Not a year goes by, it seems, without yet another end being announced to the centuries old conflict in the Middle East.
In the late 1970s, two men won the Noble Prize for securing a lasting peace in the region. Of course, the ink was barely dry on the deal before hostilities began anew. How many times since have we seen Muslim and Israeli leaders solemnly shaking hands in front of US president, with all sides proclaiming that a new age has come? Almost too many to count.
But what is the point in counting them? They have all resulted in the same thing: more violence. Often the peace-talks and signing ceremonies last longer than the actual cease-fires.
So these last weeks have been less than riveting as our president (one cynically might insert the phrase "diverting attention from his domestic problems") met in yet another round of tense negotiations with the Israeli prime minister and the Palestinian chairman. While all three were "cautiously optimistic" in their comments to the press, the people in the Middle East – on both sides – were disgusted. One Israeli Member of Parliament has drafted a measure for a "no confidence" vote in the Prime Minister, the kiss of political death in their system, while people violently demonstrated in the streets.
The negotiations, and their product, became much more interesting as the details have been released. ‘Interesting’ may not be the right word; perhaps ‘scary’ works better.
Once again the United States is acting out of its league in trying to induce Israel to trade their security for an almost certain temporary peace, while attempting to persuade Palestinians to accept only a fraction of what they want. While past meddling has resulted mostly in US commitments to sending more tax dollars as aid to both sides, this time the costs may be much greater. Costly in lives, costly in national security, and costly in precedence.
One aspect of the recently brokered deal calls for the US Central Intelligence Agency to monitor both sides for compliance with the no-hostilities clauses. This raises numerous concerns, not the least of which is simply the mechanics of our CIA doing such a thing. How are they to make sure no one is harboring ill will in their hearts?
This president acted far outside his bounds in agreeing to such a thing. After all, even if one can make the specious constitutional argument about the appropriateness for a civilian intelligence agency as opposed to a fully military version, it is impossible to justify using such an agency to monitor the good will between two other countries.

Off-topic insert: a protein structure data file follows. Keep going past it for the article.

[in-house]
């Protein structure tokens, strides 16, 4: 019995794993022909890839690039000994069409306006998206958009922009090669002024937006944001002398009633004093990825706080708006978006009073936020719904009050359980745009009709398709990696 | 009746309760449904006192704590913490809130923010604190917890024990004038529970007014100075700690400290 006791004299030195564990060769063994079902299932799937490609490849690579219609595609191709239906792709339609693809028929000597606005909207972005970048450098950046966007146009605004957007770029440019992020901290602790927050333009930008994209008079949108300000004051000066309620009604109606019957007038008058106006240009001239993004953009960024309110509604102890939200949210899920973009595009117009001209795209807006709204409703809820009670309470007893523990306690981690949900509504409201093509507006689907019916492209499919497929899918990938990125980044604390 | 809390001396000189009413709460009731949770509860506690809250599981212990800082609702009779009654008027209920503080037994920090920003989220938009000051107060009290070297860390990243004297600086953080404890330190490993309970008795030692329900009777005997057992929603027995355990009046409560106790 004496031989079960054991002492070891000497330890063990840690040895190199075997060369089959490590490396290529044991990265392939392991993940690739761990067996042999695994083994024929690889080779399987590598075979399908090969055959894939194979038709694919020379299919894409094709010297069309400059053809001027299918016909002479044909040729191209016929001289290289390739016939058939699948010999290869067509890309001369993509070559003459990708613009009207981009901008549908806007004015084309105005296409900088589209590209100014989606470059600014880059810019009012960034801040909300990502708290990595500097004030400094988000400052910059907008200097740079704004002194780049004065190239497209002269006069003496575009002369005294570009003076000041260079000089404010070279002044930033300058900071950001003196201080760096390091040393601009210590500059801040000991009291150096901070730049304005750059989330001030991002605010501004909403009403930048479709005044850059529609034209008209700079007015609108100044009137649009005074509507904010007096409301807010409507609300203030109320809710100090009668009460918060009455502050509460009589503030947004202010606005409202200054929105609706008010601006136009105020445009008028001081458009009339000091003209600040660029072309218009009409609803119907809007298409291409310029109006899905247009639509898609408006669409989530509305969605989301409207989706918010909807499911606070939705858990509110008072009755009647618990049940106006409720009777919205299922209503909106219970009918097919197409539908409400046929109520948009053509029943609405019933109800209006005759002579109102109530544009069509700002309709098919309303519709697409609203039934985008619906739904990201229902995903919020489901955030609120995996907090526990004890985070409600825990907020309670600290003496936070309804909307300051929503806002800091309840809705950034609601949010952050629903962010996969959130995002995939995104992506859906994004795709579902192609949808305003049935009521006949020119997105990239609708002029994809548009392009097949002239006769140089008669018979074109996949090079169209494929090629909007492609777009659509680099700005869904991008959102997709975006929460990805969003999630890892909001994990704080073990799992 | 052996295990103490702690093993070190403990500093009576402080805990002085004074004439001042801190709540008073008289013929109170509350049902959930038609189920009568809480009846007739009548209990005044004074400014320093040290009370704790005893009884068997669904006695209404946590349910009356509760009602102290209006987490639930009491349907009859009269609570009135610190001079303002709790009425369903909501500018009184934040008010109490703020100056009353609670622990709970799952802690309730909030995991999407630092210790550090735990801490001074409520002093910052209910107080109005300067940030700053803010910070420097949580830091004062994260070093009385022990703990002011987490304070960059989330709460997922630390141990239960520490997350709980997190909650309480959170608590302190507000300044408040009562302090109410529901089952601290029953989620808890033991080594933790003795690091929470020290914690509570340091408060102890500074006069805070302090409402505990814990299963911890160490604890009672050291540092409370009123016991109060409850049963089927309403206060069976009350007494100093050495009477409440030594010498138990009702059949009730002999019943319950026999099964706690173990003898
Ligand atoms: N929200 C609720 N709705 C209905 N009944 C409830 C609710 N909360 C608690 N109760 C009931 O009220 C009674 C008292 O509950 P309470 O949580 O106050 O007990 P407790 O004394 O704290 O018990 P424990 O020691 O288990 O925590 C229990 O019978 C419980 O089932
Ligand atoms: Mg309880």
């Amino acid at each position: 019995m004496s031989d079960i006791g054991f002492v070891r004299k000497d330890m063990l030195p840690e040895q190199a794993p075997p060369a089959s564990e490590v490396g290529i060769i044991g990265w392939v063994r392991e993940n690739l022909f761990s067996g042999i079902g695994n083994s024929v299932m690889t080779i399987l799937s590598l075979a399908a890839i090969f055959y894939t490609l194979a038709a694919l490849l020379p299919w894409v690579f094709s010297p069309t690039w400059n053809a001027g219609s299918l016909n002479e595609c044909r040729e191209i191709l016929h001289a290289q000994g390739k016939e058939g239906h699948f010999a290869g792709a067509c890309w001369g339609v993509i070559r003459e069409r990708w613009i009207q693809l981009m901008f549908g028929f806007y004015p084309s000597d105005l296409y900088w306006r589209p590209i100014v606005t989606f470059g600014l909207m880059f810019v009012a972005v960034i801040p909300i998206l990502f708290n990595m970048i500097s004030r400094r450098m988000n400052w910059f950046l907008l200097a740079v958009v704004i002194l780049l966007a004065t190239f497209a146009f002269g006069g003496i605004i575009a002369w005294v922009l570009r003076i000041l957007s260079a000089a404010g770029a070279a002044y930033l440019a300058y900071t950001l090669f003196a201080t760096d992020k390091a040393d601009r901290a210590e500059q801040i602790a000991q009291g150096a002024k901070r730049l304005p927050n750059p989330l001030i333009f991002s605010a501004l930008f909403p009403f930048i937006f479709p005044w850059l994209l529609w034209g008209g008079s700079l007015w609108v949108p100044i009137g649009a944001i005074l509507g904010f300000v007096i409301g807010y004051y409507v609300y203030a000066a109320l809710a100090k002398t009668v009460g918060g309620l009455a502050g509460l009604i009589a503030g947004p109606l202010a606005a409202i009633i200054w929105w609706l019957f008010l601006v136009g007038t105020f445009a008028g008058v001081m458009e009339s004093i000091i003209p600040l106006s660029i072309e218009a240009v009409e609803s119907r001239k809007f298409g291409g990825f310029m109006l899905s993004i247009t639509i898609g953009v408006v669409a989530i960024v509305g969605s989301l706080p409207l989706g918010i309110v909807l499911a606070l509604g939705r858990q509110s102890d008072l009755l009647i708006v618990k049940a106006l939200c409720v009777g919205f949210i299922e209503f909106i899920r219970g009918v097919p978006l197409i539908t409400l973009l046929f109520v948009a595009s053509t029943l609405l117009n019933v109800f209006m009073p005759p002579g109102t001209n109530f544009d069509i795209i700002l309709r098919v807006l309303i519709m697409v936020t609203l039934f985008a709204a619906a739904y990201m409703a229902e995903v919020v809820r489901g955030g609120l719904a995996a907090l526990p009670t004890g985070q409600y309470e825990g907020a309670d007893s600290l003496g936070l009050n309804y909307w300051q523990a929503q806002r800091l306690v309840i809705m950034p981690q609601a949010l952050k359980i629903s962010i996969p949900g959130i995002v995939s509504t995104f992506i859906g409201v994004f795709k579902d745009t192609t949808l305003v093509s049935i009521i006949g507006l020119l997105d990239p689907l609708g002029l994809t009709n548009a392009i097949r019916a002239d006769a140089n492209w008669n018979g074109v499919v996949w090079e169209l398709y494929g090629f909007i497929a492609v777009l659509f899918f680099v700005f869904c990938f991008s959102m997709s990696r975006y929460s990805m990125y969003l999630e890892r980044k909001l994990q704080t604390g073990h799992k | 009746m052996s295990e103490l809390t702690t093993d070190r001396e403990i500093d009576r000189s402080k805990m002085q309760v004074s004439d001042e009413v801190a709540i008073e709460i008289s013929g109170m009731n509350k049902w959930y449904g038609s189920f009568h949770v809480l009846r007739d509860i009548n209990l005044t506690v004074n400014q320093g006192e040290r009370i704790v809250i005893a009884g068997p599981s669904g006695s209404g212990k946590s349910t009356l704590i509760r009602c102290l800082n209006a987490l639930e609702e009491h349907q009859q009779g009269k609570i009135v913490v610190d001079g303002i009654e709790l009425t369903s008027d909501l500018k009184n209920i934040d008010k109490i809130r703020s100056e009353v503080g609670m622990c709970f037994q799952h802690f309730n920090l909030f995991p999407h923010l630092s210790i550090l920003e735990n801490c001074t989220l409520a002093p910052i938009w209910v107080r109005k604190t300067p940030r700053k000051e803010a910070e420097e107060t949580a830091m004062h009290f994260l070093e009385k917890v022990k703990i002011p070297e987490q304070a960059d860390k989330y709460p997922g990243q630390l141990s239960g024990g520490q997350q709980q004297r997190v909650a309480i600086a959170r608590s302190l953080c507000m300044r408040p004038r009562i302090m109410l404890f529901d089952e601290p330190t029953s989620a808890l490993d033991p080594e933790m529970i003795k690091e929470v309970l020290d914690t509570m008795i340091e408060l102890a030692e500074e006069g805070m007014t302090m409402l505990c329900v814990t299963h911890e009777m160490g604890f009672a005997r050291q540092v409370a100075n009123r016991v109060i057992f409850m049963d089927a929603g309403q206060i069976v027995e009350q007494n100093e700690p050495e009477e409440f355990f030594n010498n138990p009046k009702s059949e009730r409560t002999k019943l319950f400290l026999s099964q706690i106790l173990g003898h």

Worse, though, is the possibility of the US being blamed for future problems because of our "monitoring." If a terrorist bomb explodes, many will ask, why wasn’t the US doing its job? Worse, if a terrorist bomb planted by one group or the other is stopped by the US, what will keep that side from making their next target US citizens abroad? Or at home?
We are then faced with an ever-increasing national security risk of protecting citizens abroad and at home from terrorists who blame us for interfering in their holy wars and causes.
This latest peace deal is most damaging in the precedence it sets. The top demand of the Israelis was that the US must release convicted American spy Jonathon Pollard to their custody or face the prospect of that country walking out. Pollard was a US Navy intelligence officer who, in the mid-1980s, began selling US secrets to Israel. He was sent to jail for life for his treason, but the Israeli government wants him freed.
During the Cold War the US would release Iron Curtain spies in exchange for Americans or our allies. At least in the Cold War there was a direct US interest at stake. Not now; our nation is being told that if we do not release to his controllers a man who sold-out our country, then Israel would rather stay at war with the Palestinians.
How’s that for international blackmail? If the president does not agree to release this treacherous spy, then we get blamed for the peace process falling apart.
Of course, if history is our guide, blaming the US will be simply an exercise in window dressing. The problems in the Middle East are not political ones, and therefore cannot be solved by American politicians and their soundbite platitudes. To think a deal signed by these three men will have any meaningfully positive effect is naïve.
There are many reasons to believe that peace will never reign in the land of the Jordan River while both sides lay claim to the region. One thing is certain, however, the United States cannot stick its nose into that mess without expecting to get punched from both sides.